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Is China a paper dragon?


Skywalkre

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Or they just started admitting it. According to Yi Fuxian there could be ~130 million fewer people in China than officially reported. If the difference was due to adding several million births a year for the last 3 decades, it would also mean far less people in the most desired age brackets. 130 million less across all age groups wouldn't be a problem for China, 130 million less of people in their 30s and younger would be a disaster.

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Not sure about how many are pensioners but:

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Some 264 million Chinese people were aged 60 and above in 2020, accounting for 18.7 per cent of the total population, according to the seventh national census released this year. Ten years ago, that figure was 178 million, or 13.3 per cent of the population.

https://www.scmp.com/economy/china-economy/article/3159689/china-population-without-adequate-pensions-more-elderly-say

Retirement age is 60 for men, 55 for white-collar women and 50 for blue-collar women. OTOH a lot of people above the retirement age work anyway.

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Zeihan is quite hyperbolic and very (unreasonably) sure of his conclusions. That said the basic problems he outlines in various presentations are real and will be have a huge economic effect on China. The working age population has been declining for years and as of today, even the Chinese government admits the total population has started its decline (several years earlier than expected and likely due to the PRC response to Covid).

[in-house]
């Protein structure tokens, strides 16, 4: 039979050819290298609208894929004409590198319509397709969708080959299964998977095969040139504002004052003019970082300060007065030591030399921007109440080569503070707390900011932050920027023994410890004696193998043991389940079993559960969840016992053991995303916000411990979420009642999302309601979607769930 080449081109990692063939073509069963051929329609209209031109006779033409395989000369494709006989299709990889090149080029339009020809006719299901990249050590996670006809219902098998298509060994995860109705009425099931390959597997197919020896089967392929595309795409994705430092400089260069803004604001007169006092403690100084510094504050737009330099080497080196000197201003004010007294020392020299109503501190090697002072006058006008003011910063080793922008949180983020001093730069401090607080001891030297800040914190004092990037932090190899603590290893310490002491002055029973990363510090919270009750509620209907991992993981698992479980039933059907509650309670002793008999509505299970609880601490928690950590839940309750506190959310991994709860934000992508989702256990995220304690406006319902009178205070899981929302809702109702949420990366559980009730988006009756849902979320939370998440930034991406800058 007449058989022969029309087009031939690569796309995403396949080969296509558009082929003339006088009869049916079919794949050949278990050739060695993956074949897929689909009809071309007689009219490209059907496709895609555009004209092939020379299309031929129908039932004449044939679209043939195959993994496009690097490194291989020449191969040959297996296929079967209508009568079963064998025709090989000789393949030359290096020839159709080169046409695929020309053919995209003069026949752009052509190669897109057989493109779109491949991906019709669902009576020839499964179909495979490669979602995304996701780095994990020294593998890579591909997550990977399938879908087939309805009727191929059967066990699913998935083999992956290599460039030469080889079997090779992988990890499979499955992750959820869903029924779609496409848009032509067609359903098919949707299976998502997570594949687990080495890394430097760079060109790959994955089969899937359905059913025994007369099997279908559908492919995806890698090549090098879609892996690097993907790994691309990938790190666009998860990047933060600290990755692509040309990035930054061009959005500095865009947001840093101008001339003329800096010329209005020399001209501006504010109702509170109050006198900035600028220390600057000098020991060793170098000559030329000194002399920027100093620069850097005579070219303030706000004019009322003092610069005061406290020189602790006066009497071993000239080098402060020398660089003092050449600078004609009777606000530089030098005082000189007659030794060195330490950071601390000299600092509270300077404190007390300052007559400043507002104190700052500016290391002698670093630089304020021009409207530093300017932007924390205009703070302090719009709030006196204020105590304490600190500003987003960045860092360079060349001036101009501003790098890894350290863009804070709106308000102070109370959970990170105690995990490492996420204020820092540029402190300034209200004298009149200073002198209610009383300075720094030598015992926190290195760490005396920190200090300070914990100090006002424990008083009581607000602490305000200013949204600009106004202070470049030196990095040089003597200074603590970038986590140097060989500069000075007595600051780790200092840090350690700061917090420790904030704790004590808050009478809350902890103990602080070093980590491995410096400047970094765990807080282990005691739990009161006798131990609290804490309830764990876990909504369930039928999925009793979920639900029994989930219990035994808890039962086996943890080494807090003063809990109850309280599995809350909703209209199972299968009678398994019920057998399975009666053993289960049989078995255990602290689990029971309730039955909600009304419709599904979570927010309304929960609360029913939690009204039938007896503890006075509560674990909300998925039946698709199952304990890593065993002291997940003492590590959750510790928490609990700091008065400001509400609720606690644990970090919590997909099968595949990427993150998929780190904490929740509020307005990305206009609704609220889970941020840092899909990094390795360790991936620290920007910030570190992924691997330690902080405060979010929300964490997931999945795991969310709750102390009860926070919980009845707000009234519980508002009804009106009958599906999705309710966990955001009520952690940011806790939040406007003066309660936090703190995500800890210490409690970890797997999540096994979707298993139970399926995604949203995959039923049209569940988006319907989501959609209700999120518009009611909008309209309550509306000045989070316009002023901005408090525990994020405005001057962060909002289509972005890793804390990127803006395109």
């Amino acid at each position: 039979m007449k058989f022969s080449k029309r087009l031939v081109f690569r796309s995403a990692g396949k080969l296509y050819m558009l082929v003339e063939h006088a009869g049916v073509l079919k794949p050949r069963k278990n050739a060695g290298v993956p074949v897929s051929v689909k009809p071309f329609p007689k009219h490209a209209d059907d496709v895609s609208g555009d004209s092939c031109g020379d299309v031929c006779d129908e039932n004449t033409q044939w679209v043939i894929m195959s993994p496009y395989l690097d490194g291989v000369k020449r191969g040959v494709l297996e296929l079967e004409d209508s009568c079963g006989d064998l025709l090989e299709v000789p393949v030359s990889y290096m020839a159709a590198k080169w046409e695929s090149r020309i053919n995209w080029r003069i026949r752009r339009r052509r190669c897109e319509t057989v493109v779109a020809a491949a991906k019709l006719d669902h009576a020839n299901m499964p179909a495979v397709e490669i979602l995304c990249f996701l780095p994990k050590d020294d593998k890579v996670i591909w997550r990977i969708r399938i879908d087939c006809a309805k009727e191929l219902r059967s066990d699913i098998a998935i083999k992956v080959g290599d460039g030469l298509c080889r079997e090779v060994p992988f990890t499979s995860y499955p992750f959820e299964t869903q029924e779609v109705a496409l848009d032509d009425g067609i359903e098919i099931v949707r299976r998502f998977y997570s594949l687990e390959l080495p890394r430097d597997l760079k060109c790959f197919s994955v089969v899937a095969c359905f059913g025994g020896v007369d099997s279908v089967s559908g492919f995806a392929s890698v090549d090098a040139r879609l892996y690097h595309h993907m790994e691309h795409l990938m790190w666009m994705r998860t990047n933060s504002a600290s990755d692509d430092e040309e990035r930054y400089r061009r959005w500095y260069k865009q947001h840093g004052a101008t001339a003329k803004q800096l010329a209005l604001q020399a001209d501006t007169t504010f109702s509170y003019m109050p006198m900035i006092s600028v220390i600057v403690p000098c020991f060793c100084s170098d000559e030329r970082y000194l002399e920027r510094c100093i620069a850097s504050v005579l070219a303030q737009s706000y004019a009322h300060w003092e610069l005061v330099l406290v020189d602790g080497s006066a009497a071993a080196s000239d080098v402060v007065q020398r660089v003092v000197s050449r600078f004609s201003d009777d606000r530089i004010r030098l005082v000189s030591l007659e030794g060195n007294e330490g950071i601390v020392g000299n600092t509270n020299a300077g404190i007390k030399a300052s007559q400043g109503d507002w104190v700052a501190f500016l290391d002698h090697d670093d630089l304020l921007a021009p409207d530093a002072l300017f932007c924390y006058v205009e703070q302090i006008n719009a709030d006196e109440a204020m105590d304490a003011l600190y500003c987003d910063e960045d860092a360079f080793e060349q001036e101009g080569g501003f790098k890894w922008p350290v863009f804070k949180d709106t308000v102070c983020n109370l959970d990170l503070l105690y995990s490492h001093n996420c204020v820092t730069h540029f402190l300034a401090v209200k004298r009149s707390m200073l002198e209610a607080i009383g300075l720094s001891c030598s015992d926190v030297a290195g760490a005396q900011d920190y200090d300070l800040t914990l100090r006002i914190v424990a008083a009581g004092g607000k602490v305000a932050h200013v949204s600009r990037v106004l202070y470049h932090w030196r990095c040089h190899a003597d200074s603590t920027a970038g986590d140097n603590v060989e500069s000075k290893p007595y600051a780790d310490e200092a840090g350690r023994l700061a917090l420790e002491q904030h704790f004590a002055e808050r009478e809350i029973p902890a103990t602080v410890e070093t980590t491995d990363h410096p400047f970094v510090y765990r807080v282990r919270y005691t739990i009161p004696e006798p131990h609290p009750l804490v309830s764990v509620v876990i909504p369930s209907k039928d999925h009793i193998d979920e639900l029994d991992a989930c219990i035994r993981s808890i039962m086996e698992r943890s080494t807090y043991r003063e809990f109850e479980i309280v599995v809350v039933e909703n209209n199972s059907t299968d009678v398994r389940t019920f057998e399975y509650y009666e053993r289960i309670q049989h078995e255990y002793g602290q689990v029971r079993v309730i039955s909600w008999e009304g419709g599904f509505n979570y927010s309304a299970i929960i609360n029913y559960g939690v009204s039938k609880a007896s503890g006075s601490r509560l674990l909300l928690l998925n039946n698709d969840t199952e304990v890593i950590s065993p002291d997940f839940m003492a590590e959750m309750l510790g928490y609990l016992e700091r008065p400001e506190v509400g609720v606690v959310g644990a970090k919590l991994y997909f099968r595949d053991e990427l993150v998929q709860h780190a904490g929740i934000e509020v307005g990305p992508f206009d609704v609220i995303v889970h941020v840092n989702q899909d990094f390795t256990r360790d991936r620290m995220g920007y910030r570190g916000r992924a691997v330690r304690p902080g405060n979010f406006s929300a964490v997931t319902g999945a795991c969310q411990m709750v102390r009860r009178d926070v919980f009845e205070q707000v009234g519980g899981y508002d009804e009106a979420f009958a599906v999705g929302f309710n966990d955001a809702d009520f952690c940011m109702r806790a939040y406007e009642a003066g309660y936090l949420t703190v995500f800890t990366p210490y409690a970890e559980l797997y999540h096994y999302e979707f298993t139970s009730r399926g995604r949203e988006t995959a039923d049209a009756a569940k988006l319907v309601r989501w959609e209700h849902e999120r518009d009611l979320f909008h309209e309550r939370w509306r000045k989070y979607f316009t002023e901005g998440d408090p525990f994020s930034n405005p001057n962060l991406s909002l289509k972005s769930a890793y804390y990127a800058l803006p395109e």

https://www.nytimes.com/2023/01/16/business/china-birth-rate.html
 

"The UN forecasts that China’s population will decline from 1.426 billion this year to 1.313 billion by 2050 and below 800 million by 2100"

https://www.pewresearch.org/fact-tank/2022/12/05/key-facts-about-chinas-declining-population/#:~:text=The UN forecasts that China's,of-the-road projection.


A population drop off in and of itself wouldn't necessarily be a huge deal nor a near-mid term economic problem, but in China's case the overall aging/ demographic picture is truly unique. The One Child policy has created a generation of aging Chinese that severely outnumber all subsequent generations, like the US baby boomers on steroids. The process of depopulation is going to be gradual for now, but by 2030 or so the decline will hit tens of millions every single year. That has huge economic repercussions - witness Japan's Lost Decade(s) after its working population stagnated, then reversed. And China's population is both older than other Asian nations that face/faced the problem and its per capita income dramatically smaller than when any of the other Asian countries hit their population peak. Add to that a much less robust healthcare system.

This obviously doesn't mean China ceases to exist as a culture or even a country, or even that the CCP in general or Xi in particular is forced out of power. What it does mean is that any projection of Chinese economic and military power that relies purely on extrapolating the last several decades of economic growth is a completely inaccurate way of predicting future trends in the country.

On top of that inevitable economic decline in the medium-long term, there are a lot of short term economic issues that China has been papering over, most especially in its real estate sector (and the industries that rely on it). That is probably a more surmountable problem, but it is also a more short term one that will need to be navigated even before any population pressure on the economy. I believe Zeihan also mentions Chinese debt at the regional and individual level in his longer talks; I admit to not having watched this one since I've seen several on the same subject and read a couple of his books.